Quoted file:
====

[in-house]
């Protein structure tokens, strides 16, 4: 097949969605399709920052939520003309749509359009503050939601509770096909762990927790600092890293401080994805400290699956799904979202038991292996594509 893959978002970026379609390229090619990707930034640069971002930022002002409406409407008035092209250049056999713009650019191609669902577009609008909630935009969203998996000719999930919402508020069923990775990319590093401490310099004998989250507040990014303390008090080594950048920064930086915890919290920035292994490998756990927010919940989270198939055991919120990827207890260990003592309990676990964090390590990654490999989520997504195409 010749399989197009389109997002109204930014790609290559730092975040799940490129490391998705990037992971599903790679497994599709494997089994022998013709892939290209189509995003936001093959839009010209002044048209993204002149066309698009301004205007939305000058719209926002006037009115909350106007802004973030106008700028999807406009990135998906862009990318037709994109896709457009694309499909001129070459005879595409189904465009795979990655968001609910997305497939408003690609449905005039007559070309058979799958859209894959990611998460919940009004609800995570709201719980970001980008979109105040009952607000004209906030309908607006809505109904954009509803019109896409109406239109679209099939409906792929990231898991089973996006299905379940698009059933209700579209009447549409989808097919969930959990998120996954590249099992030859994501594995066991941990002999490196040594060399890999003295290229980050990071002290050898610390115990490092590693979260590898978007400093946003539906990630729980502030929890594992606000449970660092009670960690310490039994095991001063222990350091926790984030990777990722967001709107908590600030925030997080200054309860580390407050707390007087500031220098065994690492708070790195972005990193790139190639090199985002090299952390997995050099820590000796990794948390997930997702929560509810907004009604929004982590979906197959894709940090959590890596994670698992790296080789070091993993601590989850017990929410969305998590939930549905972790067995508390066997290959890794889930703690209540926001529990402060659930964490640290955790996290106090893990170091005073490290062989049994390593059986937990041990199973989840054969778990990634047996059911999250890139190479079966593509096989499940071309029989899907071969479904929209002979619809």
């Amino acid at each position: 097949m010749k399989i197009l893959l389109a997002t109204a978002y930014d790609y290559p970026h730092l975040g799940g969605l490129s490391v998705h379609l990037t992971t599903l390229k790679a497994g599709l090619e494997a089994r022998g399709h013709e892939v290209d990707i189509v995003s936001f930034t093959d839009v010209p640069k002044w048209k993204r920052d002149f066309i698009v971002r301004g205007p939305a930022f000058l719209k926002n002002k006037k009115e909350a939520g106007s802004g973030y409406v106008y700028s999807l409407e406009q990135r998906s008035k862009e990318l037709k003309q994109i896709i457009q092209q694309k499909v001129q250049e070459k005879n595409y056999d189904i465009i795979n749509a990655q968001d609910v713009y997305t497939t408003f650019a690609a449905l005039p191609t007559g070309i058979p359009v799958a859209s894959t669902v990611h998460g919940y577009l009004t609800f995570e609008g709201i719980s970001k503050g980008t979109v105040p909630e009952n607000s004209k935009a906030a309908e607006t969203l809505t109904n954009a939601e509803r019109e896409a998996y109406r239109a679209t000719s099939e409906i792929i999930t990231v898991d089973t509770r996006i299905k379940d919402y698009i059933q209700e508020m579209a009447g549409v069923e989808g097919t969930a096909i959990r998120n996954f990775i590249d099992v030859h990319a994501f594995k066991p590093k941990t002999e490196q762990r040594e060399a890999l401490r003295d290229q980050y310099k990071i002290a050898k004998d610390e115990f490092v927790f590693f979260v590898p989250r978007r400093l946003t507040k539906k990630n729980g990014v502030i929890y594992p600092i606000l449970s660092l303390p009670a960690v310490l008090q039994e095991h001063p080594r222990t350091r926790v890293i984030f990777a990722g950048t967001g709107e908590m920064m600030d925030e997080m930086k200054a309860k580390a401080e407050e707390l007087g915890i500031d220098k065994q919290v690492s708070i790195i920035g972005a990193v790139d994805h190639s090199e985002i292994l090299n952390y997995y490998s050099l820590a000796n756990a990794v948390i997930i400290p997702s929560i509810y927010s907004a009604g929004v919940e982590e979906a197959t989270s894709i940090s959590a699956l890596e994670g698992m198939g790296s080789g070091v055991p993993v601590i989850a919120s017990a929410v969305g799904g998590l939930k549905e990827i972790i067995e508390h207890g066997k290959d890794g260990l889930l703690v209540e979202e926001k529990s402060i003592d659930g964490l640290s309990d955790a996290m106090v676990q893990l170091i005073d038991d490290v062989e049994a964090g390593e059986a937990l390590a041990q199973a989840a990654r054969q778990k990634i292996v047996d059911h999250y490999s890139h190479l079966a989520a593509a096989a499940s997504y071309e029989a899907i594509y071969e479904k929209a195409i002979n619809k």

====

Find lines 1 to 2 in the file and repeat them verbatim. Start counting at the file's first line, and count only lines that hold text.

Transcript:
[in-house]
């Protein structure tokens, strides 16, 4: 097949969605399709920052939520003309749509359009503050939601509770096909762990927790600092890293401080994805400290699956799904979202038991292996594509 893959978002970026379609390229090619990707930034640069971002930022002002409406409407008035092209250049056999713009650019191609669902577009609008909630935009969203998996000719999930919402508020069923990775990319590093401490310099004998989250507040990014303390008090080594950048920064930086915890919290920035292994490998756990927010919940989270198939055991919120990827207890260990003592309990676990964090390590990654490999989520997504195409 010749399989197009389109997002109204930014790609290559730092975040799940490129490391998705990037992971599903790679497994599709494997089994022998013709892939290209189509995003936001093959839009010209002044048209993204002149066309698009301004205007939305000058719209926002006037009115909350106007802004973030106008700028999807406009990135998906862009990318037709994109896709457009694309499909001129070459005879595409189904465009795979990655968001609910997305497939408003690609449905005039007559070309058979799958859209894959990611998460919940009004609800995570709201719980970001980008979109105040009952607000004209906030309908607006809505109904954009509803019109896409109406239109679209099939409906792929990231898991089973996006299905379940698009059933209700579209009447549409989808097919969930959990998120996954590249099992030859994501594995066991941990002999490196040594060399890999003295290229980050990071002290050898610390115990490092590693979260590898978007400093946003539906990630729980502030929890594992606000449970660092009670960690310490039994095991001063222990350091926790984030990777990722967001709107908590600030925030997080200054309860580390407050707390007087500031220098065994690492708070790195972005990193790139190639090199985002090299952390997995050099820590000796990794948390997930997702929560509810907004009604929004982590979906197959894709940090959590890596994670698992790296080789070091993993601590989850017990929410969305998590939930549905972790067995508390066997290959890794889930703690209540926001529990402060659930964490640290955790996290106090893990170091005073490290062989049994390593059986937990041990199973989840054969778990990634047996059911999250890139190479079966593509096989499940071309029989899907071969479904929209002979619809």